I still think of this strong woman and the gift she gave to me; a reminder that God is the God who sees. He’s present with us in our shame, holding us in our pain, and no person is invisible to him, not even a homeless woman in a dirty parking garage in the middle of a bustling city.

An Artist in a Manger


Jesus and Christmas

When I think about Christmas and the miracle of God arriving as a child, I can’t help but look up at the night sky.

This universe is massive. There are billions of galaxies, and within each one, billions of stars.

It is ever expanding, creation still being created, not a dormant thing. God formed it all, putting into motion processes and cycles-order in the chaos.

And when he inserted himself as a child into his creation, he revealed his true artistry.

Because who, other than an artist would see the importance of showing himself in his work?

It was always God’s intention to be with us, from the first moment of human’s existence to the end of all things. And when whole things became broken, He did what all skilled artists do. He joined us in the chaos.

The miracle of Christmas is that the creator of galaxies and stars and planets and oceans and land and living creatures and you and me, was so moved by love, that he became a baby in a feed trough.

Christmas is a celebration of the story of this daring act of artistry- that The Creator joined with the created and under a star-speckled sky, became God-with-us.


What would happen if we would #liveloved?

We’d focus on the beauty in ourselves, in our family, and in the world around us, not on what’s lacking.

If we #livedloved, it would be easier to live thankfully and without worry because we’d know we are cared for.

If we #livedloved, unnecessary comparisons would cease. We’d understand our value.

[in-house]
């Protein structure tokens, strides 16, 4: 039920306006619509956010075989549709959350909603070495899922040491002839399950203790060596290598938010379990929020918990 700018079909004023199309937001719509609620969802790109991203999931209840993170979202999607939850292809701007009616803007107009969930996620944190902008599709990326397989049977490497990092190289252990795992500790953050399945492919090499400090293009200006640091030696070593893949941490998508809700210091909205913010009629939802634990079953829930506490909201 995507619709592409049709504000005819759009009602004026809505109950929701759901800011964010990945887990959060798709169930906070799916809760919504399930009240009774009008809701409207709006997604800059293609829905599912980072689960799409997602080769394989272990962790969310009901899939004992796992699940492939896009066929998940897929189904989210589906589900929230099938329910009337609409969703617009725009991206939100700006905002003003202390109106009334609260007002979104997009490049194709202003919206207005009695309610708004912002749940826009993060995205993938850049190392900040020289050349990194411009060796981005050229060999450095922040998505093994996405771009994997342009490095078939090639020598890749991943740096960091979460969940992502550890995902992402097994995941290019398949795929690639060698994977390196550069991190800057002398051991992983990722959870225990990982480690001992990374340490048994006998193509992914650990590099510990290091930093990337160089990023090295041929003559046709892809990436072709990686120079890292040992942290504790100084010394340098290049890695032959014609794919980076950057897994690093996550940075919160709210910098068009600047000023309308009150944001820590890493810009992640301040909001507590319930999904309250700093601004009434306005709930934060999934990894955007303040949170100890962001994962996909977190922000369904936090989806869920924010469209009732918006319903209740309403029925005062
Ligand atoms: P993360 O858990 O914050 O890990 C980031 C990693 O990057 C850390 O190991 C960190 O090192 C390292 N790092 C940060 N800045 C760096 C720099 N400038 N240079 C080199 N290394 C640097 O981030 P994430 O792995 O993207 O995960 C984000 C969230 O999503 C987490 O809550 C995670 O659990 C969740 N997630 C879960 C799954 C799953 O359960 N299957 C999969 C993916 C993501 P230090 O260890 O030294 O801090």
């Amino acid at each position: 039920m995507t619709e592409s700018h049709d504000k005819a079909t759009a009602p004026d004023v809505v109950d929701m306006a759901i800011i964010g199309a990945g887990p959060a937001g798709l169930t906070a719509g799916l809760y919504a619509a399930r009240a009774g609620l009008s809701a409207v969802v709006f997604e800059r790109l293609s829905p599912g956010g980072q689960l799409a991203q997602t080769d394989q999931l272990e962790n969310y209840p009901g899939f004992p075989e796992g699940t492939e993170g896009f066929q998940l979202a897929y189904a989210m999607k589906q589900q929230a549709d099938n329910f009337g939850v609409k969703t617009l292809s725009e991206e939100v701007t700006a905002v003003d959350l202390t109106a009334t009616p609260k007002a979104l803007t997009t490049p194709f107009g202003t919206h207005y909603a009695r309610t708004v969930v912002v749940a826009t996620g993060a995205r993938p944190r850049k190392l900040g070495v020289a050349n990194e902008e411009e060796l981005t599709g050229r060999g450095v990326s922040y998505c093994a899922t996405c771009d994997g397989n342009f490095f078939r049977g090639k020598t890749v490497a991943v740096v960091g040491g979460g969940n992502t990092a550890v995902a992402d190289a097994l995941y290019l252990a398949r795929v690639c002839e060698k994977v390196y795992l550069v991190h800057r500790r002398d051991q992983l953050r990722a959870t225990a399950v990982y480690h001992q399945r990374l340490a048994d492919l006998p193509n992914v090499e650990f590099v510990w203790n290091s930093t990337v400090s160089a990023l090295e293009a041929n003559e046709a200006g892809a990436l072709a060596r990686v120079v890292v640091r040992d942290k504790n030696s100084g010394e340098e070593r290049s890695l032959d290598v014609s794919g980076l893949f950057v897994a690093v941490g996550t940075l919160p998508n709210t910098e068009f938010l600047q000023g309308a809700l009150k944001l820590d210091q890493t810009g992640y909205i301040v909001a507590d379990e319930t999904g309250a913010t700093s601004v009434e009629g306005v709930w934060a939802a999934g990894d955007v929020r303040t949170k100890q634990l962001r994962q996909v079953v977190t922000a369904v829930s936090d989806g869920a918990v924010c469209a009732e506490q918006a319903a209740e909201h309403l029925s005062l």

If we #livedloved, we’d play and work with confidence because there is no fear in love.

If we #livedloved, we’d love better because when we’re overflowing with love, there’s more love to give away.

“Follow God’s example, therefore, as dearly loved children and walk in the way of love… (Ephesians 5:1-2a)”

In Response to John MacArthur

I had to gather my thoughts after I listened to John MacArthur’s remarks on Beth Moore. My initial response was nausea, then anger, then sadness, then fire.

This type of exchange was common where I grew up, so it didn’t surprise me that there are pastors who believe these things. I have been removed from this type of dialogue for awhile now, so when I heard it again after over a decade, I was shocked and saddened. This is sin, through and through.

Let’s be real here, JMac’s remarks were not just shaming Moore. His words showed the state of his heart and was a slam against every woman who steps foot in a church.

I know that God can and wants to work in John MacArthurs heart and in the hearts of every pastor in that room who laughed at the expense of a godly woman. I also know that God is a God of justice and we must call out lies when we see them for the sake of our friends, mothers, and daughters.

When it comes down to it, I care about the opinion of one person; Jesus. What did he do?

Scripture shows us that he engaged with women in theological discussions, taught women as his disciples, in His parables he included women (which was unheard of in his time), and he called out the voice of women.

Women stayed with Jesus at the cross.

Women were the first to share the good news of the gospel.

In the Bible women were military leaders, apostles, prophets, disciples, helped fund the ministry of the local church, and more.

It is time for women in the church to be allowed to freely use their gifts.

It’s time for women who feel called to lead in the church to be allowed to be who God made them to be. Let’s stop forcing these gifted women to look outside of the local church for ministry.